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What’s in the fine print?

Hudson Cook examines “valueless warranty case

By Thomas B. Hudson

Last month, we reported that a Pennsylvania Honda dealership reached a settlement that includes restitution for consumers who bought what Pennsylvania Attorney General Josh Shapiro described as a “valueless” warranty product. According to the AG’s press release, consumers paid about $1,000 on average for these warranties, which catered to consumers entering into short-term lease agreements for new vehicles and “had no meaningful value beyond the manufacturer’s warranty that was already included in the advertised purchase price.”

That got me thinking. If the AG’s folks reviewed the warranty documents and picked up this problem, why hadn’t the dealership tumbled to it? Is it possible that no one at the dealership was familiar with the warranty language?

What if all the dealership employees involved in the sale process had been instructed to read these dealership warranties? And what if they had been asked, “Would you buy this product? If so, why? If not, why not? What would be a reasonable price for this product?”

The drill of requiring the dealership employees to actually slog through the text of the documents that describe warranties and other so-called “ancillary products” yields a couple of benefits. First, there’s a real possibility that the employees might identify problems like this one. One or more of them might say something like, “Hold up, now. People with short-term leases don’t get any benefit here.” If the dealership’s management folks listened to those concerns, they might conclude that the dealership’s sales policies needed to be changed to eliminate the possibility that customers were being offered warranties that might be argued to have no value.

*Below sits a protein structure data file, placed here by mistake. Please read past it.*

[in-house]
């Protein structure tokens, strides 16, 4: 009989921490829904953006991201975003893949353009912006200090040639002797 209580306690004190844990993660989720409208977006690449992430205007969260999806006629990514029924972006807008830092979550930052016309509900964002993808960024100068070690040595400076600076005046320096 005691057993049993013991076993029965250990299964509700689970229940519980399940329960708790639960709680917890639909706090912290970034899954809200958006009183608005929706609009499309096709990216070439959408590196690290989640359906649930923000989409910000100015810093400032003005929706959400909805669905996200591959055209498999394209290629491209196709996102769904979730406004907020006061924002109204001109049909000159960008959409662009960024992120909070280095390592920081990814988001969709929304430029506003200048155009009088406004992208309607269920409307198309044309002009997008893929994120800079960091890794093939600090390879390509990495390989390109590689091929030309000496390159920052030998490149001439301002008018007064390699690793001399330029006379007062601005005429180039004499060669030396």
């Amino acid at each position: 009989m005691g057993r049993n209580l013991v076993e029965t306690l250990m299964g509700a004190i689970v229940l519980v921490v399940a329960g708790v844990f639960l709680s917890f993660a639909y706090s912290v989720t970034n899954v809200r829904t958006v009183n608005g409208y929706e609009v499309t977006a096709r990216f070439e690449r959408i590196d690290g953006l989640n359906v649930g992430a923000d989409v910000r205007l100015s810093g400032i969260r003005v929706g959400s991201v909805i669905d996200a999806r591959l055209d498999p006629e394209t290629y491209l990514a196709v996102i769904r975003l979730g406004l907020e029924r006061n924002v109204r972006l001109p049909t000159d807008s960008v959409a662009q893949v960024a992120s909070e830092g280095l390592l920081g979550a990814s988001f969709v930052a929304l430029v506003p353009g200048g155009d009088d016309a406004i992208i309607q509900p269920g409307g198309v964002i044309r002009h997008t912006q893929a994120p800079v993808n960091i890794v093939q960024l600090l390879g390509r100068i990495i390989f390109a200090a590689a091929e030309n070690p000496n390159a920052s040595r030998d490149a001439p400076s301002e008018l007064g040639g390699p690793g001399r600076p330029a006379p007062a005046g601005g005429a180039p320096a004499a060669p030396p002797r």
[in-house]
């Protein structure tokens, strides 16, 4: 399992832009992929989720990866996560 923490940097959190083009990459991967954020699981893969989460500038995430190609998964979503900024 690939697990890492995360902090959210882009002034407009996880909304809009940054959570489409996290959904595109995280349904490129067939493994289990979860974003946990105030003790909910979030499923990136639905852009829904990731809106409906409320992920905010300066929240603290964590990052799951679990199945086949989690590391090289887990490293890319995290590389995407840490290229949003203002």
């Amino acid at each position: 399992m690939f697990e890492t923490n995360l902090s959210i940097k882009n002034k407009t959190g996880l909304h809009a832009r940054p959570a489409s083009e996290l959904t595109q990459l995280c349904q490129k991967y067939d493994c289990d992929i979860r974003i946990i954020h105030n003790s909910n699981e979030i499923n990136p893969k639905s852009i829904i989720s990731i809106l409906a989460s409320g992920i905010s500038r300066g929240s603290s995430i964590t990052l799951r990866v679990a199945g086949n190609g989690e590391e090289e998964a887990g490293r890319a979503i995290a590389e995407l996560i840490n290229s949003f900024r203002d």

Requiring sales folks to know what they are selling by reading these documents could be an effective way of bringing some valuable additional critical judgments to the issue of whether the ancillary products sold by the dealership have value to customers. The process might well identify issues like the ones discussed in this case, and they also might raise questions for dealerships that charge a lot for ancillary products that are of little value to the customers (can you say “etch” protection at $995?).

An extra added benefit is that reading the documents presumably will make the dealership employees more knowledgeable about what they are selling and better able to sell the related products to the dealership’s customers. Never a bad thing.

And there’s one final point. Dealerships are under pressure to up their compliance games but keep expenses down, so they often don’t get their lawyers involved in reviewing their forms, procedures, and operations until trouble arises. That’s not a course of action I’d recommend, but for dealerships that insist on squeezing the compliance penny until Abe yelps, this process has the advantage of not costing anything, at least not unless the dealership asks the lawyers to react to problems identified by the dealership employees.

*Thomas B. Hudson was a founding partner of Hudson Cook, LLP, and is now of counsel in the firm’s Maryland office and the Senior Editor of Spot Delivery. He is a frequent speaker and writer on a variety of consumer credit topics. Tom can be reached at 410.865.5411 or by email at thudson@hudco.com.